What do blade-runners themselves say?

Following the surprising victory of Brazil's A. Oliveira at the 200 m of the London, 2012, Paralympics, Pistorius, who was second in that race reacted by saying: “We aren't racing a fair race. I've never seen a guy come back from eight metres behind on the 100 m mark to overtake me on the finish line”. Pistorius was convinced that the running blades used by Oliveira and the bronze medalist Blake Leeper were too long, and called for the International Paralympic Committee to investigate. As expected, the next day Pistorius apologised for the timing of his comments saying that he would never want to detract from another athletes' moment of triumph.
It goes without saying that the IPC has rules regarding the length of the blades which is determined by a formula based on the height and dynamics of the athlete.

Just for completeness sake I must point out that the problem of Pistorius is that he cannot alter the length of his blades if he wants to continue to compete in able-bodied competitions. To do a crossover like that, he can only run on blades that have been cleared for use by the IAAF. Longer blades, of the kind Oliveira used, are only legal in Paralympic events. If Pistorius switched, he would not be able to run in non-disabled competitions. Besides which, he would undermine his own argument that his success is about the body above the knee, rather than the technology below it. Of course, all this will most probably become moot given the recent legal troubles of Pistorius.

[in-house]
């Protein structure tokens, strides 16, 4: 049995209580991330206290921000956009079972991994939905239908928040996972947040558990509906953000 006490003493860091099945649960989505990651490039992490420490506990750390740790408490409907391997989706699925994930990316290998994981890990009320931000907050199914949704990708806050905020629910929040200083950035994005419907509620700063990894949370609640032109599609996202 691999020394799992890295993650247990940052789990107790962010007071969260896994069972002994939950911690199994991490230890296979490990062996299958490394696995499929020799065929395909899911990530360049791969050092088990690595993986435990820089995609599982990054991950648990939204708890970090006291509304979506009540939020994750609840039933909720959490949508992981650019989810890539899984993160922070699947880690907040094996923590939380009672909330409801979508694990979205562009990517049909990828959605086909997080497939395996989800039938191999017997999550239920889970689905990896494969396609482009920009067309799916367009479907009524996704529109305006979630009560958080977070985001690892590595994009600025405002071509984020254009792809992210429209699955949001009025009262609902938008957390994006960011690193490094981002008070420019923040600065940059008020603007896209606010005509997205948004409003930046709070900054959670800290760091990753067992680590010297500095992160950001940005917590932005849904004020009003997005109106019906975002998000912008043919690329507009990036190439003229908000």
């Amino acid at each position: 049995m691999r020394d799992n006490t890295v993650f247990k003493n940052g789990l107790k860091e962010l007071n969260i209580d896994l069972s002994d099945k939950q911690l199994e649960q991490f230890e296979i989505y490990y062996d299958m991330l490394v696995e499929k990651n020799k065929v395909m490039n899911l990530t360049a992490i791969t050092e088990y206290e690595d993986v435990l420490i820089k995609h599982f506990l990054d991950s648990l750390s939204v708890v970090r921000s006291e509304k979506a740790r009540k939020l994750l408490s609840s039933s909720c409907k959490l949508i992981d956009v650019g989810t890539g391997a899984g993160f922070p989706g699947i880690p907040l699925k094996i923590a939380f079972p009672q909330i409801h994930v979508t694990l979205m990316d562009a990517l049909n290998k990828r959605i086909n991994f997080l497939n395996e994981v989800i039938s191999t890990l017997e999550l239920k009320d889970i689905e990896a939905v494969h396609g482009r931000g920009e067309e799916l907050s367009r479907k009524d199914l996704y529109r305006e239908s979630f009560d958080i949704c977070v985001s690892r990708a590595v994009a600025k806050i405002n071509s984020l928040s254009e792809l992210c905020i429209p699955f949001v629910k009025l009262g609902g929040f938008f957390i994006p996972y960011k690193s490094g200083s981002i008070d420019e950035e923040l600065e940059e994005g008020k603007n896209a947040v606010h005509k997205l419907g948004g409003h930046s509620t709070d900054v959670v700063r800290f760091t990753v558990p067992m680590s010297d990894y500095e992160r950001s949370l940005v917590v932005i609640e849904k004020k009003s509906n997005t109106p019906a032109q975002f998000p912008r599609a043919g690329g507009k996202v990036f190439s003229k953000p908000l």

So, what is the conclusion?

I think that blade runners (and jumpers) should contend themselves with their own circuit of competitions. They have Paralympic Games organised in parallel with the Olympic Games. They are getting more and more recognition and praise by the public and the media. I am looking forward to blade-runner records surpassing those of able-bodied athletes and I would definitely welcome them. After all wheelchair records have been leaving running records in the dust. But trying to have prosthetics-carrying athletes competing along able-bodied ones will only lead to suspicion and perhaps to the temptation of cheating. So, the answer to the question raised in the first paragraph is a resounding “no”.